7. Order-parameter-aided temperature-accelerated sampling for the exploration of crystal polymorphism and solid-liquid phase transitions

    PubMed Central

    Yu, Tang-Qing; Chen, Pei-Yang; Chen, Ming; Samanta, Amit; Vanden-Eijnden, Eric; Tuckerman, Mark

    2014-01-01

    The problem of predicting polymorphism in atomic and molecular crystals constitutes a significant challenge both experimentally and theoretically. From the theoretical viewpoint, polymorphism prediction falls into the general class of problems characterized by an underlying rough energy landscape, and consequently, free energy based enhanced sampling approaches can be brought to bear on the problem. In this paper, we build on a scheme previously introduced by two of the authors in which the lengths and angles of the supercell are targeted for enhanced sampling via temperature accelerated adiabatic free energy dynamics [T. Q. Yu and M. E. Tuckerman, Phys. Rev. Lett. 107, 015701 (2011)]. Here, that framework is expanded to include general order parameters that distinguish different crystalline arrangements as target collective variables for enhanced sampling. The resulting free energy surface, being of quite high dimension, is nontrivial to reconstruct, and we discuss one particular strategy for performing the free energy analysis. The method is applied to the study of polymorphism in xenon crystals at high pressure and temperature using the Steinhardt order parameters without and with the supercell included in the set of collective variables. The expected fcc and bcc structures are obtained, and when the supercell parameters are included as collective variables, we also find several new structures, including fcc states with hcp stacking faults. We also apply the new method to the solid-liquid phase transition in copper at 1300 K using the same Steinhardt order parameters. Our method is able to melt and refreeze the system repeatedly, and the free energy profile can be obtained with high efficiency. PMID:24907992

  8. Modeling migrations of slab-derived fluid in deep crust based on the considerations of solid phase deformation and wettability of solid-liquid system

    NASA Astrophysics Data System (ADS)

    Ohta, J.; Tokunaga, T.

    2012-12-01

    In deep crust, it is considered that the solid phase tends to keep its polycrystalline structure while it flows as highly-viscous fluid, and that the fluid phase flows through polycrystalline solid as porous flow. Here, the solid-framework is considered to change its bulk volume due to the changes of fluid volumetric fraction. In addition, wettability of solid-liquid system, which is expressed as solid-liquid dihedral angle, is also considered to affect internal pore structure. Thus, the solid-framework deformation and wettability of solid-liquid system are considered to influence fluid migration. In this research, we firstly constructed the permeability model to formulate a relationship among solid-liquid dihedral angle, fluid fraction, and permeability based on the energetic and textural considerations of grain boundary interface. The permeability and the fluid fraction under minimum interfacial energy condition were expressed as functions of solid-liquid dihedral angle from this model. Then, we found that permeability can be written as functions of the fluid fraction and the permeability under minimum interfacial energy condition. Secondly, we formulated the deformation of solid-framework and fluid flow through the deforming framework. The governing equations included solid bulk viscosity and solid shear viscosity as necessary parameters to describe the behavior. Based on the derived governing equations, the one-dimensional numerical simulations were conducted with different solid viscosities. From the results where solid bulk/shear viscosity was set to be 1020 Pa×s, intervals with relatively high fluid fraction were formed and the intervals showed attenuated fluctuation of their fluid volume fraction. On the other hand, the results where solid bulk/shear viscosity was set to be 1019 Pa×s did not show such fluctuation. The complex interaction among fluid fraction, permeability, and solid viscosity could contribute to the observed phenomena, and further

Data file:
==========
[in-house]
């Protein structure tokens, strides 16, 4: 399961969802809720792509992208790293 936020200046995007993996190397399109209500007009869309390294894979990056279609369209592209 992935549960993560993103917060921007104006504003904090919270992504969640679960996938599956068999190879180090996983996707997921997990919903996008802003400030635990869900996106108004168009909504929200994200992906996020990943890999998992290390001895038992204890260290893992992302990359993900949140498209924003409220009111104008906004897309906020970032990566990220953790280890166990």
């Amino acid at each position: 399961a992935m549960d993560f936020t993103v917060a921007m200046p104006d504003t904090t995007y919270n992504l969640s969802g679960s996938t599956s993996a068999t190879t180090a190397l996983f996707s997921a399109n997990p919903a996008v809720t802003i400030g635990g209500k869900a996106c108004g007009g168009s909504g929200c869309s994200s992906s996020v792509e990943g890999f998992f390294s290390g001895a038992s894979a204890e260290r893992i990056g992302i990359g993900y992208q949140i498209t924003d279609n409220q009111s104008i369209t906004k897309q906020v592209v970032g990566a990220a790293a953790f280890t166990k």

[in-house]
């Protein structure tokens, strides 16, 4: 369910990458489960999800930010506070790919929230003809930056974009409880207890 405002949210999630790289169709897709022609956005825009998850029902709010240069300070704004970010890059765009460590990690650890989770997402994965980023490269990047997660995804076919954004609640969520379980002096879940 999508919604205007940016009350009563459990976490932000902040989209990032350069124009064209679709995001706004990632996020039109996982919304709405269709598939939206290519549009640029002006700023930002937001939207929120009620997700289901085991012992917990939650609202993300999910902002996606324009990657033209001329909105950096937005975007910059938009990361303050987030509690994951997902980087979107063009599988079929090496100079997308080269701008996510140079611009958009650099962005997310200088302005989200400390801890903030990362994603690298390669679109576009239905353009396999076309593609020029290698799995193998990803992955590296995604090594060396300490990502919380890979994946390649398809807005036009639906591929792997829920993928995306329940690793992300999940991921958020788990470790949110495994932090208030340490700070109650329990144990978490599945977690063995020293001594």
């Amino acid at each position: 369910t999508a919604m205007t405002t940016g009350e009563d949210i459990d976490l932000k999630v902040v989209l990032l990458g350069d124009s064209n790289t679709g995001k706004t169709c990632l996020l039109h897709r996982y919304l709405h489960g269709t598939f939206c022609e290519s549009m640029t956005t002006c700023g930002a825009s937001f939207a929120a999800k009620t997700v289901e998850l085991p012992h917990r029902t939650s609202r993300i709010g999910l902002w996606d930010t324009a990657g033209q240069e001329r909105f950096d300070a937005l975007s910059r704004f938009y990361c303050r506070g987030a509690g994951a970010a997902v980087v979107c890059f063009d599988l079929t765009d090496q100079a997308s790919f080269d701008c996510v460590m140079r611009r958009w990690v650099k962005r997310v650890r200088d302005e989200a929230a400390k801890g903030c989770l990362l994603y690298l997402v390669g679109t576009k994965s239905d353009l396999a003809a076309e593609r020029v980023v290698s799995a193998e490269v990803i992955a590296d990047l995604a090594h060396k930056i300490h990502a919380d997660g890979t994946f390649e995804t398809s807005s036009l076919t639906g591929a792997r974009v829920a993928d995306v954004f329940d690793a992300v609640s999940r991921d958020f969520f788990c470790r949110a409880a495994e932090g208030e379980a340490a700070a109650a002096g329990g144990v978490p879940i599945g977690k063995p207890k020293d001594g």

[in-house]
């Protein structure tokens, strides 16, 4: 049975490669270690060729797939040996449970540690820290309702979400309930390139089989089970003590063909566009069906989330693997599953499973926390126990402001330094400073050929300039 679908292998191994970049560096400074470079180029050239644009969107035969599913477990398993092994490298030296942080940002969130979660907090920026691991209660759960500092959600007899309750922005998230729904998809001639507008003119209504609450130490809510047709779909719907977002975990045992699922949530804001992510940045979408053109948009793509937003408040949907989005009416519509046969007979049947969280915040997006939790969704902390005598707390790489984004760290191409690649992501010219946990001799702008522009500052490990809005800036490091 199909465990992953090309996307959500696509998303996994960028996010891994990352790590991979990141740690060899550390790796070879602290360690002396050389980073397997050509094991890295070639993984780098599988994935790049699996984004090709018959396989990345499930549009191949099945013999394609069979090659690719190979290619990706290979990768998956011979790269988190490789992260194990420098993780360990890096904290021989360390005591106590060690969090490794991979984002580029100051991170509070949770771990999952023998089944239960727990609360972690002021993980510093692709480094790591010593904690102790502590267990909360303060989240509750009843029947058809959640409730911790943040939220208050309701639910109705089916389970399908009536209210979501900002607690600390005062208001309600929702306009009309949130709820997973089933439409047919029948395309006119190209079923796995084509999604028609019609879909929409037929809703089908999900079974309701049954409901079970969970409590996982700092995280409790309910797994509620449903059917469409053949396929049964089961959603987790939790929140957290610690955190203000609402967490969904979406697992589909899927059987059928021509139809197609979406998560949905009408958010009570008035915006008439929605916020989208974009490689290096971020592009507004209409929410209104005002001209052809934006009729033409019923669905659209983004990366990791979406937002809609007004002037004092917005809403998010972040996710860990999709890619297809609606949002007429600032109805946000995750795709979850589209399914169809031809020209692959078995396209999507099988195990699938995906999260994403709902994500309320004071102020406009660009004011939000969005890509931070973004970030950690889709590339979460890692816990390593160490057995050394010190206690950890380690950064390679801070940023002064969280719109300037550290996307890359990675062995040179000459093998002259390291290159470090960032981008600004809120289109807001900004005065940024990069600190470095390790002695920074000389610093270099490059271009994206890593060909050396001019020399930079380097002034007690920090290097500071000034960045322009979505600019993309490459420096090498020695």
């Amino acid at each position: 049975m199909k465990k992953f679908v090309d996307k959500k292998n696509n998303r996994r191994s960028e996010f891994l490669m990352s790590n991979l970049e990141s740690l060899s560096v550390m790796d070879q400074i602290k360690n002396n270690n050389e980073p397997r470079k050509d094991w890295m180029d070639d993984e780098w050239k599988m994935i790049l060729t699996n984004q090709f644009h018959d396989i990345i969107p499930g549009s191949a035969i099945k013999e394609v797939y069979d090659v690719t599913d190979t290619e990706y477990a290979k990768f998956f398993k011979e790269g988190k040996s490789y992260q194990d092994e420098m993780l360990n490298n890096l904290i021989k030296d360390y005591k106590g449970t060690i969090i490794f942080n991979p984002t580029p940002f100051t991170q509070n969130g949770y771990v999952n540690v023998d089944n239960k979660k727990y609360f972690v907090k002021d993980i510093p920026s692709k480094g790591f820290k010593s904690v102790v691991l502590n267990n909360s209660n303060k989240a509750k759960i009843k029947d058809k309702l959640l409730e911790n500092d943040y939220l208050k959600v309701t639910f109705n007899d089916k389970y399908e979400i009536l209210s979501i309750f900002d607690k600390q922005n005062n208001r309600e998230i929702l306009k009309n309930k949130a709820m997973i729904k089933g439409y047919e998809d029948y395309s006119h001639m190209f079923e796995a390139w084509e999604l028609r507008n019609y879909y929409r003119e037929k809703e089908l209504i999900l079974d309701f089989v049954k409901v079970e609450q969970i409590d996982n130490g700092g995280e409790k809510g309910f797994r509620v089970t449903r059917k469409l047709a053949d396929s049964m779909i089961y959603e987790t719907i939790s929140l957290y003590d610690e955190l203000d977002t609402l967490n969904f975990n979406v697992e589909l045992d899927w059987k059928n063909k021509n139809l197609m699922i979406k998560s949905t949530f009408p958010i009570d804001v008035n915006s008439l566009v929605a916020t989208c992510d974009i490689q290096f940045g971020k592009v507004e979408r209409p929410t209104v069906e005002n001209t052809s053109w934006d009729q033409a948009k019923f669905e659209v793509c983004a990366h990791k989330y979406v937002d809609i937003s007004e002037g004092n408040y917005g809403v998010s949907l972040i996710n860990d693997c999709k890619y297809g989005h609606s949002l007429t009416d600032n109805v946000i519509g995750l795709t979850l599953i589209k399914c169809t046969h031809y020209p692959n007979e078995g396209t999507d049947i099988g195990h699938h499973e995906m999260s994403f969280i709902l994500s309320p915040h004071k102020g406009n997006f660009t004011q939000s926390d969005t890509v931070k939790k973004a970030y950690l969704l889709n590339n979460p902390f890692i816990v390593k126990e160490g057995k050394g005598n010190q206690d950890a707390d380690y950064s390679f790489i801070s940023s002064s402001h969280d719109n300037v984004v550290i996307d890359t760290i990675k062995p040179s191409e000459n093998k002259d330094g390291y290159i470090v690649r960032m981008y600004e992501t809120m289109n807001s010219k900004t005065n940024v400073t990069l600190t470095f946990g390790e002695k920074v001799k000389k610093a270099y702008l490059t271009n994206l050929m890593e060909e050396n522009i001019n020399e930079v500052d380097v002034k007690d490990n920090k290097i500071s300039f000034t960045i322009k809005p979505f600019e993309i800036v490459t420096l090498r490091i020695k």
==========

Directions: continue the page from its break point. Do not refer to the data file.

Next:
9. A Raman Spectroscopy and High-Speed Video Experimental Study: The Effect of Pressure on the Solid-Liquid Transformation Kinetics of N-octane

    NASA Astrophysics Data System (ADS)

    Liu, C.; Wang, D.

    2015-12-01

    Phase transitions of minerals and rocks in the interior of the Earth, especially at elevated pressures and temperatures, can make the crystal structures and state parameters obviously changed, so it is very important for the physical and chemical properties of these materials. It is known that the transformation between solid and liquid is relatively common in nature, such as the melting of ice and the crystallization of mineral or water. The kinetics relevant to these transformations might provide valuable information on the reaction rate and the reaction mechanism involving nucleation and growth. An in-situ transformation kinetic study of n-octane, which served as an example for this type of phase transition, has been carried out using a hydrothermal diamond anvil cell (HDAC) and high-speed video technique, and that the overall purpose of this study is to develop a comprehensive understanding of the reaction mechanism and the influence of pressure on the different transformation rates. At ambient temperature, the liquid-solid transformation of n-octane first took place with increasing pressure, and then the solid phase gradually transformed into the liquid phase when the sample was heated to a certain temperature. Upon the cooling of the system, the liquid-solid transformation occurred again. According to the established quantitative assessments of the transformation rates, pressure and temperature, it showed that there was a negative pressure dependence of the solid-liquid transformation rate. However, the elevation of pressure can accelerate the liquid-solid transformation rate. Based on the calculated activation energy values, an interfacial reaction and diffusion dominated the solid-liquid transformation, but the liquid-solid transformation was mainly controlled by diffusion. This experimental technique is a powerful and effective tool for the transformation kinetics study of n-octane, and the obtained results are of great significance to the kinetics study

  10. Soins Aux Brules Apres Un Accident Nucleaire

    PubMed Central

    Bargues, L.; Donat, N.; Jault, P.; Leclerc, T.

    2010-01-01

    Summary Les lésions radiques sont dues le plus souvent à des radio-isotopes utilisés dans l’industrie. L’explosion d’un réacteur nucléaire, les armes nucléaires ou une attaque terroriste constituent un risque d’afflux massif de victimes brûlées. Les radiations ionisantes occasionnent des brûlures thermiques, des syndromes d’irradiation aiguë avec pancytopénie et des signes cutanés retardés. Après une période de latence, des symptômes cutanés apparaissent et leur profondeur est proportionnelle à la dose reçue. Les protocoles habituels de réanimation des brûlés s’appliquent ici. Les soins aux irradiés nécessitent aussi une mesure de l’irradiation et une décontamination par des personnels entraînés. En cas de catastrophe nucléaire, la priorité est d’optimiser les structures existantes et de préserver les moyens pour les patients ayant la plus forte probabilité de survie. Après un accident nucléaire isolé, les difficultés dans les centres de brûlés sont l’évaluation de la profondeur et les techniques chirurgicales de couverture cutanée. La préparation des moyens médicaux et des centres de brûlés est nécessaire pour faire face à la prise en charge de ces brûlures différentes et complexes. PMID:21991218